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Unemployment Benefits: As Other States Cut Back, Oregon Gives More

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HUMANSUFFERING
AP

While some states have been cutting unemployment insurance for the long-term unemployed, Oregon has made its benefits more generous.

People laid off through no fault of their own are eligible for up to 99 weeks of aid in 25 states. But last month, Oregon lawmakers gave the long-term unemployed an additional six weeks of benefits. That means that in Oregon, where the unemployment rate stands tall at 10 percent, so-called "99ers" -- people who've burned through all 99 weeks without finding work -- can now theoretically become "105ers."

Last week was the first payable week of the brand-new Oregon Emergency Benefits program. Portland resident Harold Treinen told HuffPost he'd started receiving the benefits last week after joining the ranks of the 99ers about a month ago.

"It’s saving me, is what it’s doing," said Treinen of the new program. Treinen, a 57-year-old financial analyst, said he was laid off in in March 2009 and had relied on unemployment insurance during his fruitless job search. When his benefits stopped last month, he found himself in survival mode. "I had like a two or three week gap. You just have to shut everything down. You have to say, 'I can’t do anything.'"

The Congressional Research Service estimated that as of last October, 1.4 million Americans had been out of work for 99 weeks or longer.

For those who receive maximum aid, the benefits cycle like this: The state initially provides up to 26 weeks and the federal government provides the rest through two programs. The first is Emergency Unemployment Compensation, which provides up to 53 weeks of benefits broken into four "tiers," and the other is the Extended Benefits program, which provides the final 20 weeks. (Recent efforts to provide more weeks of federal benefits have stalled.) The programs can combine to provide fewer than 99 weeks depending on a state's unemployment rate.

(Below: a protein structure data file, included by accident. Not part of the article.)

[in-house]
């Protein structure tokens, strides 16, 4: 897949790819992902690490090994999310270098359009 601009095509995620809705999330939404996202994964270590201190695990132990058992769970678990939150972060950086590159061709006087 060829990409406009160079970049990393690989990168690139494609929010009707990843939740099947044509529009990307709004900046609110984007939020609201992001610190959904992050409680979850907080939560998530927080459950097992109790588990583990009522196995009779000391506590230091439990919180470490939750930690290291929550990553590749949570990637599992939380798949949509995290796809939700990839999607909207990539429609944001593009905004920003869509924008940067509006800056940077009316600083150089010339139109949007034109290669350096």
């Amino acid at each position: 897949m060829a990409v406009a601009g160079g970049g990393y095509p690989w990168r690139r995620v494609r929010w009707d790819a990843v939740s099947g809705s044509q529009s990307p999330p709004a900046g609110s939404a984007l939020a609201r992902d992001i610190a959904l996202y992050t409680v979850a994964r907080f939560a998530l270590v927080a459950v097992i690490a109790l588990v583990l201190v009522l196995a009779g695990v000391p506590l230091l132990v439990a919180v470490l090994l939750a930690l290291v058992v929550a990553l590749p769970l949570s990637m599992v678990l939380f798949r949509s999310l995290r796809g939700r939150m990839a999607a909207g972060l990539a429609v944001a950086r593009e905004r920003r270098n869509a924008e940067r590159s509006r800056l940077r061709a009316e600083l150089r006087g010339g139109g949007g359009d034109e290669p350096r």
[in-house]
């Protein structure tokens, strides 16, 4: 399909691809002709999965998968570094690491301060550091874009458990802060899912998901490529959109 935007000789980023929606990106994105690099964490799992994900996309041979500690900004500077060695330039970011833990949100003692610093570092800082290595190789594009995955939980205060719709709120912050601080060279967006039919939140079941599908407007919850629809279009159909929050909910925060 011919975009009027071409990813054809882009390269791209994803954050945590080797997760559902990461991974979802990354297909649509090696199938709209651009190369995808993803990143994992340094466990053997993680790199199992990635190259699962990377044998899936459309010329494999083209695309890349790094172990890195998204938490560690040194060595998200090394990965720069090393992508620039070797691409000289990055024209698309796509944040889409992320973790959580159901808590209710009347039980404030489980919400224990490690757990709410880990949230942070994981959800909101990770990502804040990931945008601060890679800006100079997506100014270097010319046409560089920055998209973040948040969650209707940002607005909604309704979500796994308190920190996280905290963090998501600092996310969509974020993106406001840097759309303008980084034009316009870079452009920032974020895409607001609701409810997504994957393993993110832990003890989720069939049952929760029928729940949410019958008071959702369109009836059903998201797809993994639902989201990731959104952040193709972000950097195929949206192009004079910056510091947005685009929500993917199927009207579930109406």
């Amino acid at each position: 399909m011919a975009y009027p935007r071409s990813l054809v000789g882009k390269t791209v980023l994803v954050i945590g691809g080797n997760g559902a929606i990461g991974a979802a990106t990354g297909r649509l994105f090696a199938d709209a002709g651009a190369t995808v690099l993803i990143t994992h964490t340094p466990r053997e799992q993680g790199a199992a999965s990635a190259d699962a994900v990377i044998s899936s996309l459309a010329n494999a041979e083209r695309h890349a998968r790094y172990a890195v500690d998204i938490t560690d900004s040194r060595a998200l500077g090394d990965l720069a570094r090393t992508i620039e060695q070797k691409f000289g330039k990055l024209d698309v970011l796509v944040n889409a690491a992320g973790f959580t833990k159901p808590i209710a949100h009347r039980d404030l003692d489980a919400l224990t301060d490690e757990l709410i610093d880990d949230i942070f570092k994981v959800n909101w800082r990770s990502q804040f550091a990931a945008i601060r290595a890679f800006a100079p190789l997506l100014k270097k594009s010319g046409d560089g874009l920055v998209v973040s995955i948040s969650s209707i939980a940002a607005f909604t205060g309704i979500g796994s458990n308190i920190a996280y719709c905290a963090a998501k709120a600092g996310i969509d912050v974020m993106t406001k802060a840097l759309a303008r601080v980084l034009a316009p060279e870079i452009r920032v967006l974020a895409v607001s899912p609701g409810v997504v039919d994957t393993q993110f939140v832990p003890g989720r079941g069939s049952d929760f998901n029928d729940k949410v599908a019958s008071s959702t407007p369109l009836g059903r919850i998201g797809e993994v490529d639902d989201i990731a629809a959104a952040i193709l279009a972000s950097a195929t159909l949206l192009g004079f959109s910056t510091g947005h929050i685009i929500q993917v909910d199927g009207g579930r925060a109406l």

The Oregon Employment Department expects 17,000 Oregonians to qualify for the Oregon Emergency Benefits program, which is funded with $30 million from the state's unemployment trust fund, according to spokesman Craig Spivey. The program will last until July 2 or whenever the money runs out. The extra benefits in place today actually represent the third time Oregon lawmakers have given an extra boost to the super-jobless, with previous programs in 2010 providing up to 6 or 13 weeks of aid.

At the same time Oregon is taking steps to increase aid, other states are effectively cutting it. Several are allowing the federal Extended Benefits program to expire by choosing not to update the arcane "trigger" used to determine a state's EB eligibility. A high unemployment rate is one condition; the other is that the rate must be 10 percent higher than in either of the two previous years. When it reauthorized the federal unemployment benefit programs in December, Congress invited states to modify their triggers to encompass an additional previous year, since unemployment rates in most states have risen dramatically from what they were three years ago but have held relatively steady over the past two years.

North Carolina, Tennessee, and Wisconsin let the program die on April 16, and the Arizona State Legislature has adjourned for the year without taking up the issue. Arizona, Pennsylvania, and Washington, D.C. are expected to "trigger off" EB come May.

Lawmakers in Michigan and Missouri acted to preserve EB, but at the same time they cut state benefits to 20 weeks, making them the only states that provide fewer than 26 weeks for newly unemployed people. Twenty weeks will be all that remain once the federal programs expire in January, unless Congress decides to reauthorize them, which is an open question.

Treinen, for his part, said he's been participating in monthly networking sessions with other unemployed workers organized by Working America, an affiliate of the AFL-CIO, where he's had some interview coaching and a chance to polish his resume. He suspects his age is a significant barrier to finding a new job.

"Because I’m middle aged -- you can’t prove it, but there’s definitely a bias there, even though you would think experience would carry some weight," he said. "There’s no way to prove it. It’s sad for a lot of reasons. I’m a team player."

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